As for the hostile work environment claim, the district court found that Pueschel failed to establish that she was subjected to a hostile work environment.   The court reasoned that, inter alia, Pueschel's allegations did not support her hostile work environment claim because she could not show that the actions occurred because of her gender, disability, or protected activity.   Pueschel timely appeals.

II.

This Court reviews a district court's decision to grant summary judgment de novo, applying the same legal standards as the district court.  Nader v. Blair, 549 F.3d 953, 958 (4th Cir.2008).   Further, this Court “view[s] all facts and reasonable inferences therefrom in the light most favorable to the nonmoving party.”  Battle v. Seibels Bruce Ins. Co., 288 F.3d 596, 603 (4th Cir.2002).

III.

A.

 The first issue on appeal is whether Pueschel waived her Title VII OWCP claim by appealing her MSPB claim to the Federal Circuit.   A federal employee who asserts both discrimination in violation of Title VII and an “adverse employment action” asserts a “mixed case” for which relief may be sought by filing a “mixed case complaint” with her employing agency's EEO office or by filing a “mixed case appeal” directly to the MSPB. See 5 U.S.C. § 7702 (2006);  29 C.F.R. § 1614.302(b) (2008);  McAdams v. Reno, 64 F.3d 1137, 1141 (8th Cir.1995).   The employee may appeal an MSPB decision to either the U.S. Court of Appeals for the Federal Circuit or the appropriate federal district court.   See 5 U.S.C. § 7703 (2006).   If the employee pursues the mixed case in the Federal Circuit, then she abandons her discrimination claims because the Federal Circuit lacks jurisdiction to entertain discrimination claims.   See Williams v. Dep't of the Army, 715 F.2d 1485, 1490 (Fed.Cir.1983) (stating, “Congress did not direct or contemplate bifurcated review” of mixed cases under § 7702).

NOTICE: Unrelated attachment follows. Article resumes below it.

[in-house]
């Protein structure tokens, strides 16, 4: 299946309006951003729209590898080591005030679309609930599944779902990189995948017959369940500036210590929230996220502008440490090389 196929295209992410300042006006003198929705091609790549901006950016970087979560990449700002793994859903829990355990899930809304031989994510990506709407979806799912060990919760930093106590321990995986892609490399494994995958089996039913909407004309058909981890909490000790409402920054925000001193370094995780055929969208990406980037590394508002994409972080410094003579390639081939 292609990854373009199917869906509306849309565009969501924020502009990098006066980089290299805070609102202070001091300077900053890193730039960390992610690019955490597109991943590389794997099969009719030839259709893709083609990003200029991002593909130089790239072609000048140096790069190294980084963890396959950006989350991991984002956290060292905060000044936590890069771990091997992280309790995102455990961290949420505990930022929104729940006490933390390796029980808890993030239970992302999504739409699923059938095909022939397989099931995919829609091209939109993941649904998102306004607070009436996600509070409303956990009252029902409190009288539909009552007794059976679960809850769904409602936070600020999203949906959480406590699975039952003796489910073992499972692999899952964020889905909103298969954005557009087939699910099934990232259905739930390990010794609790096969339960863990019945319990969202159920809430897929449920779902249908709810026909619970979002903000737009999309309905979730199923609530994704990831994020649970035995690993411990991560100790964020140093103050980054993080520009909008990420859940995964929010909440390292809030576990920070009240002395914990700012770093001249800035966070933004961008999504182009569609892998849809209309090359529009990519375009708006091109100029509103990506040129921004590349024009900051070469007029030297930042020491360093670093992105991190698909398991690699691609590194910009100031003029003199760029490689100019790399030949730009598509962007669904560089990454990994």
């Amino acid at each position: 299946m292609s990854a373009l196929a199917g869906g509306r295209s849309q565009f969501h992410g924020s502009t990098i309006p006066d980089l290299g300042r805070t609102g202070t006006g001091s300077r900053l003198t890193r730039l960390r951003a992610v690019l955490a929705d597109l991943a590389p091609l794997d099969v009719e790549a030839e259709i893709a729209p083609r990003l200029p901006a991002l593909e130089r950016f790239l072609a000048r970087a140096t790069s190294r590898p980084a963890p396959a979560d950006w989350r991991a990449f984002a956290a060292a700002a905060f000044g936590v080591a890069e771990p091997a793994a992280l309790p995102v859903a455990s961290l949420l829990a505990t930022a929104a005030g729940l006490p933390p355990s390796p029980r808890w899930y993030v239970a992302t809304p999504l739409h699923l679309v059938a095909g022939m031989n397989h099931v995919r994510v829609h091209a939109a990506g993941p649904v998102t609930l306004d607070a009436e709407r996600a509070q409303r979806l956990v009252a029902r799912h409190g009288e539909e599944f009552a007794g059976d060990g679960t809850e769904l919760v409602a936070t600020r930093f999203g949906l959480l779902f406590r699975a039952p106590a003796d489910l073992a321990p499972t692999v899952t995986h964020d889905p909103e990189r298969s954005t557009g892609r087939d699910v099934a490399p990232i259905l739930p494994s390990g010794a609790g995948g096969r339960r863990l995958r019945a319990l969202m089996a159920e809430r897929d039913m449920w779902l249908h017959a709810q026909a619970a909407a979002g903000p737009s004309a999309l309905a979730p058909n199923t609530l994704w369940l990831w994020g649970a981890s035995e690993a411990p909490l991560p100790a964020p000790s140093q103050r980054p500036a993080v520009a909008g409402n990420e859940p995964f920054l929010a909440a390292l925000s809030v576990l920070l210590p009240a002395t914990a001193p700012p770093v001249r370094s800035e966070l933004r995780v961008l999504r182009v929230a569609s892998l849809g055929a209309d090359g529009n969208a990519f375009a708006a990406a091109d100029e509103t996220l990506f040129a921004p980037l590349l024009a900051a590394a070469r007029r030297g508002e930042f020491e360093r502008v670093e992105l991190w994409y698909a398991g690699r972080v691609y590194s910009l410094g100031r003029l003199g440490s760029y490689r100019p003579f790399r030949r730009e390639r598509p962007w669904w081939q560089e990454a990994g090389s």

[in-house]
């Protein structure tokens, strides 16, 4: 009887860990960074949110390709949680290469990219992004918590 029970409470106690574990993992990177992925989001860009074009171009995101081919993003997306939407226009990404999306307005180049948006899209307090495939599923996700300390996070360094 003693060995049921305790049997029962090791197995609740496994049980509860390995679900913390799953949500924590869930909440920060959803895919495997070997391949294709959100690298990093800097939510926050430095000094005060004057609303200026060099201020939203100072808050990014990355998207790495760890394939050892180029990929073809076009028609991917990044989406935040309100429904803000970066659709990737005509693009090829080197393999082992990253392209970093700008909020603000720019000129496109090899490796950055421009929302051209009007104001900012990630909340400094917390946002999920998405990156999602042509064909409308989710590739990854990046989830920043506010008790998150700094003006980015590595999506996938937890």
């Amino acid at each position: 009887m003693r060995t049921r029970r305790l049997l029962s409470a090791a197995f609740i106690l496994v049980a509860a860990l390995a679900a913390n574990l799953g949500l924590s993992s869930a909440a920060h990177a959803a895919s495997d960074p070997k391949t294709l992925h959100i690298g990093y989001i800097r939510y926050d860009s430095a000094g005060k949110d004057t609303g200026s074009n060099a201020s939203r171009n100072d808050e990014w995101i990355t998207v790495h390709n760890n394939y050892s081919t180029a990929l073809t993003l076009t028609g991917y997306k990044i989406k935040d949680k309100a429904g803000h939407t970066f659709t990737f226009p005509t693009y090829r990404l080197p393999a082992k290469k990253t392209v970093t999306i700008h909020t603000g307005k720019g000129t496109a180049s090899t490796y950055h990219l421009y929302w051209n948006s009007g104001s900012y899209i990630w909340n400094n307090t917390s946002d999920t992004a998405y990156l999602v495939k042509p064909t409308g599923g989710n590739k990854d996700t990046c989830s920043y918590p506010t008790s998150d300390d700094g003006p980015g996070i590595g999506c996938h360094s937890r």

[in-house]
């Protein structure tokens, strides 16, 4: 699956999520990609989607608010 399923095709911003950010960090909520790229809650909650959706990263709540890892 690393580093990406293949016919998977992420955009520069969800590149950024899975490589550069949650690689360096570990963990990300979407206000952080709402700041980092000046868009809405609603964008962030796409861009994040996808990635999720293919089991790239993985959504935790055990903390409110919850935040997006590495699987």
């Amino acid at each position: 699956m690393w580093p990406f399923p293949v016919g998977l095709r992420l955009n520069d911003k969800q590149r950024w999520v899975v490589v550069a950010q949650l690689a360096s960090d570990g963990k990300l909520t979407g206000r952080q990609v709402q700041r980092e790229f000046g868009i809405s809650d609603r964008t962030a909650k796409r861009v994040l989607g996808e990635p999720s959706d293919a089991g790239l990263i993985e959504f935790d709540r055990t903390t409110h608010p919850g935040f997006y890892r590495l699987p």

In the instant case, the district court concluded that “by appealing the MSPB decision [to the Federal Circuit] ․ [Pueschel] waived her right to bring related discrimination claims in the District Court.”  (J.A. 52.)   Pueschel argues that when she filed her 1997 administrative EEO complaint she had not yet been terminated by the FAA, and thus she could not have possibly been expected to bring this issue before the MSPB. Essentially, she argues that she could not have abandoned a claim that did not exist at the time of her initial filing.

Nonetheless, critical to the district court's holding was that at the time Pueschel was terminated in 1999, her 1997 EEO complaint had not yet been processed.  “Thus, at the time of her MSPB appeal, she had an outstanding EEO discrimination claim related to leave buy-back, and a procedural leave buy-back claim raised as an affirmative defense before the MSPB.” (Id.) Therefore, Pueschel “had the opportunity to litigate both claims in a court of competent jurisdiction, but instead chose to split them.”  Smith v. Horner, 846 F.2d 1521, 1524 n. 3 (D.C.Cir.1988) (per curiam).

Other circuits that have addressed this issue have held that a plaintiff's decision to appeal an MSPB decision to the Federal Circuit waives her right to bring a discrimination claim in district court based on the same or related facts.   See, e.g., Chappell v. Chao, 388 F.3d 1373, 1378 (11th Cir.2004) (holding that when a plaintiff appeals a decision from the MSPB to the Federal Circuit, he waives “any discrimination claims he raised before the MSPB, [and] also any other discrimination claims arising out of the same facts”);  McAdams, 64 F.3d at 1143 (holding that an employee waives discrimination claims based on “similar issues arising out of overlapping facts” by failing to include them in an MSPB appeal);  Smith, 846 F.2d at 1524 n. 3 (noting that splitting a claim is prohibited and finding that the plaintiff waived the right to pursue his Title VII claims in district court).